China Expands Military Budget, Reportedly Buys Russian Uranium

FILE - Chinese President Xi Jinping, right, and Russian President Vladimir Putin shake han
AP Photo/Alexander Zemlianichenko, Pool, File

China’s defense budget for 2023 will be unveiled on Sunday at the National People’s Congress (NPC) half of the annual “Two Sessions” legislative event.

Chinese state media touted the new budget as a substantial increase in military spending – and China is reportedly spending some of its money to buy a disturbing amount of Russian uranium, with an eye to producing weapons-grade nuclear material.

China’s state-run Global Times predictably praised the authoritarian regime’s military buildup as “steadily and reasonably” investing in “modernization,” with an eye toward the “security tensions China is being confronted with” – in other words, the looming possibility that the people Beijing is trying to drive off their land might start fighting back.

The Global Times insisted modernization requires large expenditures over long periods of time and insisted there was nothing provocative about the budget increases because China spent modestly before 2000 – but then admitted the pace of increased spending is still accelerating, even after years of “modernization,” and the only reason Chinese “experts” could think of was the looming menace of Taiwan:

Song Zhongping, a Chinese military expert and TV commentator, told the Global Times that China’s defense budget growth rate for 2023 could be higher than that of 2022.

Over the past year, the Russia-Ukraine conflict has led to a severe deterioration in the global security situation. Around China, then US house speaker Nancy Pelosi provocatively visited China’s Taiwan region in August 2022, the US frequently hyped a potential conflict between China and the US, and Japan has broken away from its defense-only principle and has started procuring offensive missiles that could reach China.

Under such an unfavorable situation, China needs to enhance its armed forces’ combat readiness, including boosting the procurement of new weapons and equipment, intensifying realistic combat-oriented exercises, and improving troop welfare, which all require extra funding, Song said.

Xi Jinping, Li Keqiang, Li Zhanshu, Wang Yang, Wang Huning, Zhao Leji, Han Zheng and Hu Jintao attend the opening session of the 20th National Congress of the Communist Party of China CPC at the Great Hall of the People in Beijing, capital of China, October 16, 2022. (Li Xueren/Xinhua via Getty Images)

The Global Times then insisted no one should criticize China’s military spending spree because “U.S. military expenditure remains three to four times that of China,” and U.S. allies like Japan, Britain, France, Germany, and Australia are spending more, as well. Of course, the Global Times did not dwell on the fact that some of those other countries are spending more on defense to counter Chinese aggression.

“If China joins the global trend of defense spending hikes, it should not be considered as participating in an arms race, as China’s military expenditure accounts for only a small proportion of its GDP,” the Global Times insisted.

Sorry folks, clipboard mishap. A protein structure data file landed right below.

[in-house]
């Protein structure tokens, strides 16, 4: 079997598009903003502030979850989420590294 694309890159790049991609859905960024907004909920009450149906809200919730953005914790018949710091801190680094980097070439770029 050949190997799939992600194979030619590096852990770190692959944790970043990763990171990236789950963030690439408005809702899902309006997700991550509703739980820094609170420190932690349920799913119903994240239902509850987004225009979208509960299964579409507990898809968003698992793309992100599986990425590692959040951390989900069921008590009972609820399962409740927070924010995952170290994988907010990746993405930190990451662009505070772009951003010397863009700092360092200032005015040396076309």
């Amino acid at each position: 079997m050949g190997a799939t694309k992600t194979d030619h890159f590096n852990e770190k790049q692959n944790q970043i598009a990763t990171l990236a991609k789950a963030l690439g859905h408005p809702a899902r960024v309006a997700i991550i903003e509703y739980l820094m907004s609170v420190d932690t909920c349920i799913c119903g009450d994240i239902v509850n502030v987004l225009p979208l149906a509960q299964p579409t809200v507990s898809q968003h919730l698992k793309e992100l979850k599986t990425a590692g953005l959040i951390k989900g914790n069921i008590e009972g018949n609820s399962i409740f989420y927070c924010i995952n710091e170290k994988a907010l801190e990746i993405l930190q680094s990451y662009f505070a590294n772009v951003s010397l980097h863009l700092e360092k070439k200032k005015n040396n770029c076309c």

China began beefing up its nuclear capabilities in 2021. According to Bloomberg News on Wednesday, Russian engineers delivered a “massive load of nuclear fuel” in December to a breeder reactor on Changbiao Island – a facility that could soon begin cranking out enough weapons-grade plutonium to increase China’s stockpile of nuclear warheads by 400 percent in 12 years.

Bloomberg quoted scientists who said the exact purpose of the Changbiao reactor is unclear, but since the Chinese are no longer keeping civilian and military plutonium stockpiles separate for reporting purposes, there are reasons to believe Beijing wants the option of bringing its nuclear inventory closer to U.S. and Russian levels – and Russia is eager to help.

“The increasing secrecy and strong diplomatic efforts against providing greater transparency have raised international suspicion. I don’t think anyone can rule out the potential military use,” Princeton University visiting research scholar Tong Zhao told Bloomberg.

China currently has the world’s third-largest atomic weapons inventory, but it lags far behind the 5,000-6,000 warheads kept by the U.S. and Russia. If the Changbiao reactor is used for creating warheads, China’s stockpile would grow to about 1,500 warheads by 2035.

As for Russia, it is positioned to become the indispensable supplier of plutonium for China’s efforts, which would improve Russia’s stature somewhat as the very junior partner in China’s rising axis of authoritarianism. It would also give Moscow a chance to stick its thumb in Uncle Sam’s eye.

“Whatever is bad for the U.S. and whenever you can strengthen American competitors, is viewed now as a good thing for Russia,” explained Carnegie Endowment for International Peace senior fellow Alexander Gabuev.


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